*args and **kwargs - packing and unpacking arguments

Table of contents

Packing and Unpacking arguments

We use two operators * for tuples, lists and ** for dictionaries.

Unpacking arguments

We can use * to unpack the list so that all elements of it can be passed as different parameters.

# Function that takes 4 arguments and prints them
def fun(a, b, c, d):
print(a, b, c, d)
my_list = [1, 2, 3, 4]
# Unpacking list into four arguments
# (1, 2, 3, 4)

For dictionary we will use **

# Unpacking of dictionary items using **
def fun(a, b, c):
print(a, b, c)
# A call with unpacking of dictionary
d = {'a':2, 'b':4, 'c':10}
# 2 4 10

Packing arguments

When we don’t know how many arguments need to be passed to a python function, we can use * to pack all arguments in a tuple.

# This function uses packing to sum
# unknown number of arguments
def mySum(*args):
sum = 0
for i in range(0, len(args)):
sum = sum + args[i]
return sum
print(mySum(1, 2, 3, 4, 5))
print(mySum(10, 20))
# 15
# 30

For dictionary we will use **

# Packing of dictionary items using **
def fun(**kwargs):
for key in kwargs:
print("%s = %s" % (key, kwargs[key]))
fun(name="geeks", ID="101", language="Python")
# language = Python
# name = geeks
# ID = 101

*args and **kwargs

These utilizes arguments unpacking

*args and **kwargs are mostly used in function definitions. You could have also written *var and **vars. Writing *args and **kwargs is just a convention.

*args and **kwargs allow you to pass a variable number of arguments to a function.

Usage of *args

*args is used to send a non-keyworded variable length argument list to the function.

Here’s an example to help you get a clear idea:

def test_var_args(f_arg, *argv):
print("first normal arg:", f_arg)
for arg in argv:
print("another arg through *argv:", arg)
test_var_args('yasoob', 'python', 'eggs', 'test')
# first normal arg: yasoob
# another arg through *argv: python
# another arg through *argv: eggs
# another arg through *argv: test

I hope this cleared away any confusion that you had.

Usage of **kwargs

**kwargs allows you to pass keyworded variable length of arguments to a function. You should use **kwargs if you want to handle named arguments in a function.

Here is an example to get you going with it:

def greet_me(**kwargs):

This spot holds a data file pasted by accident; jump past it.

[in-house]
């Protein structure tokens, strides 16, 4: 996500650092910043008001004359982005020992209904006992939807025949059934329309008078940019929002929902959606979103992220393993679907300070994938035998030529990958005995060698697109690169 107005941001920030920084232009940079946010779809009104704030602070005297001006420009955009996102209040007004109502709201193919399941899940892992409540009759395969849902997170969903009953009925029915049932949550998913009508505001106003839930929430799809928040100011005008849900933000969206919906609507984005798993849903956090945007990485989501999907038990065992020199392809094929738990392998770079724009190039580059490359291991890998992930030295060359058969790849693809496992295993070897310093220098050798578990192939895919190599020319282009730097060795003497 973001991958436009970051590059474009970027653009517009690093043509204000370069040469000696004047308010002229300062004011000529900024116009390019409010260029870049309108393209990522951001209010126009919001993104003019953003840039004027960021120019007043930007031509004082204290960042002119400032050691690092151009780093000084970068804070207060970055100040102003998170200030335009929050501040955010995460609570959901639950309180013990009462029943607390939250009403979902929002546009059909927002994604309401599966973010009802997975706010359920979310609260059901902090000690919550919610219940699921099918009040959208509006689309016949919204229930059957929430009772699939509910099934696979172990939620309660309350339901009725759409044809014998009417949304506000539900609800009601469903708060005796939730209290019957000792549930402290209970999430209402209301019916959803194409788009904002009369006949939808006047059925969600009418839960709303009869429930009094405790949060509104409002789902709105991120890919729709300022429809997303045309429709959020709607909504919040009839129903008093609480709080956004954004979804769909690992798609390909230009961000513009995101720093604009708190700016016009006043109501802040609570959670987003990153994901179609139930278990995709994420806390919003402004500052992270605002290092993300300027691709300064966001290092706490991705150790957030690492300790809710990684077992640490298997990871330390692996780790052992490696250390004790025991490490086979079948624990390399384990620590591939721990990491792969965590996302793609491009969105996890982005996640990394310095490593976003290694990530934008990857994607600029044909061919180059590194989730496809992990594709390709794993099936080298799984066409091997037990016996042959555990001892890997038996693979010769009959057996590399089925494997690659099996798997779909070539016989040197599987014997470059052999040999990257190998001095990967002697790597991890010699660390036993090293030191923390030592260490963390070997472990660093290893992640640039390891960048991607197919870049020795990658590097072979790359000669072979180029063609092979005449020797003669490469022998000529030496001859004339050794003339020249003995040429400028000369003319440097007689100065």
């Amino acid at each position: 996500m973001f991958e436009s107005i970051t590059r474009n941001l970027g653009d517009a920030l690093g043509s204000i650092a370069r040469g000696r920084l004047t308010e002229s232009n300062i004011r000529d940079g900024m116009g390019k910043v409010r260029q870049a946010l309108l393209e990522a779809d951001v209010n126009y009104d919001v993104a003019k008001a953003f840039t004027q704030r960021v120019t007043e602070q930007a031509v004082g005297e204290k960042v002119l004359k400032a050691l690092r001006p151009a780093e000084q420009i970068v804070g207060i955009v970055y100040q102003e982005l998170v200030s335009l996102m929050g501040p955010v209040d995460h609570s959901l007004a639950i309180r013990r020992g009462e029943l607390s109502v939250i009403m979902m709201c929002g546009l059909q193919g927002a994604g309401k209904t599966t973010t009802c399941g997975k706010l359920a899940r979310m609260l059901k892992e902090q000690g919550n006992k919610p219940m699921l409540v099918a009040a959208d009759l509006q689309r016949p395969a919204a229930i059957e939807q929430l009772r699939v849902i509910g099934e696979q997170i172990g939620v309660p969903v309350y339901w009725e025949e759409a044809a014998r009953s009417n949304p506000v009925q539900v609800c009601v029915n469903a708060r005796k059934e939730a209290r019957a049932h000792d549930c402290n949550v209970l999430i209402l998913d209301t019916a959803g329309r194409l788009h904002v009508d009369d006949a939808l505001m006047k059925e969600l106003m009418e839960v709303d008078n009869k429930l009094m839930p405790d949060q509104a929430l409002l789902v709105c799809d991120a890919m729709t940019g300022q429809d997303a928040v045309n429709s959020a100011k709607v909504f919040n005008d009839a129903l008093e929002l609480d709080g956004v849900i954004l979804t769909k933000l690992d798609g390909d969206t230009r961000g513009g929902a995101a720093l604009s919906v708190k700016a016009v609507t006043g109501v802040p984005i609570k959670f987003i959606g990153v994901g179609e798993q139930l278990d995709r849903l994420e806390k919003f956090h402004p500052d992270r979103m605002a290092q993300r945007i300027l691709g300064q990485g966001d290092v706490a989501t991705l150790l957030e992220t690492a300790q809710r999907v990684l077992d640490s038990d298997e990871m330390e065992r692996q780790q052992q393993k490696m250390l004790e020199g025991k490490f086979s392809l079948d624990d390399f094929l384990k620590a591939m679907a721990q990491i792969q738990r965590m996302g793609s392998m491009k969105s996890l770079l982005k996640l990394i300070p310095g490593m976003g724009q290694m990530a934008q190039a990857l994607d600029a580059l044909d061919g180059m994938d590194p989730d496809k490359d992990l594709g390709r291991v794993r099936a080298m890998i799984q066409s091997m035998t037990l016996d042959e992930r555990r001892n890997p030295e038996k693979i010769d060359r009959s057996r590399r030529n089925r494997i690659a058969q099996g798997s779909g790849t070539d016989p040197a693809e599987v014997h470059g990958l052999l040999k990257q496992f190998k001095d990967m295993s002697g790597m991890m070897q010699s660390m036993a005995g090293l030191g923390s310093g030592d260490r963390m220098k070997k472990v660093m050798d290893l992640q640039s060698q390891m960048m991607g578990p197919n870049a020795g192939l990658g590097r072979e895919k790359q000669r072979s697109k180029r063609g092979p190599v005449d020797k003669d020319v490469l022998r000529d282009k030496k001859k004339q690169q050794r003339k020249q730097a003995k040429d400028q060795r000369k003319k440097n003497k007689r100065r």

for key, value in kwargs.items():
print("{0} = {1}".format(key, value))
greet_me(name="yasoob", age=21)
# name = yasoob
# age = 21

This is just the basics of **kwargs and you can see how useful it is.

Using *args and **kwargs

Now that you have learned what *args and **kwargs are for, you are ready to start writing functions that take a varying number of input arguments.

But what if you want to create a function that takes a changeable number of both positional and named arguments?

In this case, you have to bear in mind that order matters. Just as non-default arguments have to precede default arguments, so *args must come before **kwargs.

To recap, the correct order for your parameters is:

  • Standard arguments
  • *args arguments
  • **kwargs arguments
# correct_function_definition.py
def my_function(a, b, *args, **kwargs):

The most common use case is when making function decorators

Fancy uses of unpacking operator

my_list = [1, 2, 3]
# 1 2 3
print(*my_list, sep=", ")
# 1, 2, 3

Unpack and assign to variable

my_list = [1, 2, 3, 4, 5, 6]
a, *b, c = my_list
# 1
# [2, 3, 4, 5]
# 6

Merging lists

my_first_list = [1, 2, 3]
my_second_list = [4, 5, 6]
my_merged_list = [*my_first_list, *my_second_list]
# [1, 2, 3, 4, 5, 6]

Merging dictionaries

my_first_dict = {"A": 1, "B": 2}
my_second_dict = {"C": 3, "D": 4}
my_merged_dict = {**my_first_dict, **my_second_dict}
# {'A': 1, 'B': 2, 'C': 3, 'D': 4}

String to list

* operator works on any iterable object, and string is an iterable object

a = [*"RealPython"]
# ['R', 'e', 'a', 'l', 'P', 'y', 't', 'h', 'o', 'n']

Another, fancy one liner

*a, = "RealPython"
# ['R', 'e', 'a', 'l', 'P', 'y', 't', 'h', 'o', 'n']

There’s the unpacking operator , followed by a variable, a comma, and an assignment. That’s a lot packed into one line! In fact, this code is no different from the previous example. It just takes the string RealPython and assigns all the items to the new list a, thanks to the unpacking operator .

The comma after the a does the trick. When you use the unpacking operator with variable assignment, Python requires that your resulting variable is either a list or a tuple. With the trailing comma, you have actually defined a tuple with just one named variable a.

While this is a neat trick, many Pythonistas would not consider this code to be very readable. As such, it’s best to use these kinds of constructions sparingly.

Imran Pollob